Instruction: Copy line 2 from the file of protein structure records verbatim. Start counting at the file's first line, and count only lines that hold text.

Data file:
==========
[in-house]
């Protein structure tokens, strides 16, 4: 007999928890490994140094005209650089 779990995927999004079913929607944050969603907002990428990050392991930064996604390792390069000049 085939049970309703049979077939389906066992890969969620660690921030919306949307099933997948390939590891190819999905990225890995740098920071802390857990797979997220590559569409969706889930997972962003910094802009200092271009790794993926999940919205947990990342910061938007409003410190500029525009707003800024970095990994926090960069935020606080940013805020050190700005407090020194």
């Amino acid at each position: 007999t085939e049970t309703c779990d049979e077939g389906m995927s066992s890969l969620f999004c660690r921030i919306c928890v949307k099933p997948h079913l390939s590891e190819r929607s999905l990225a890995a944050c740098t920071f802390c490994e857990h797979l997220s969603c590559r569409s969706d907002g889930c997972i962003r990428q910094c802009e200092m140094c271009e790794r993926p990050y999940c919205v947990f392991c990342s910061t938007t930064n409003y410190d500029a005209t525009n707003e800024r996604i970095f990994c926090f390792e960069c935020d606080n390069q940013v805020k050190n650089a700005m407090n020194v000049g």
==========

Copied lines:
């Protein structure tokens, strides 16, 4: 007999928890490994140094005209650089 779990995927999004079913929607944050969603907002990428990050392991930064996604390792390069000049 085939049970309703049979077939389906066992890969969620660690921030919306949307099933997948390939590891190819999905990225890995740098920071802390857990797979997220590559569409969706889930997972962003910094802009200092271009790794993926999940919205947990990342910061938007409003410190500029525009707003800024970095990994926090960069935020606080940013805020050190700005407090020194």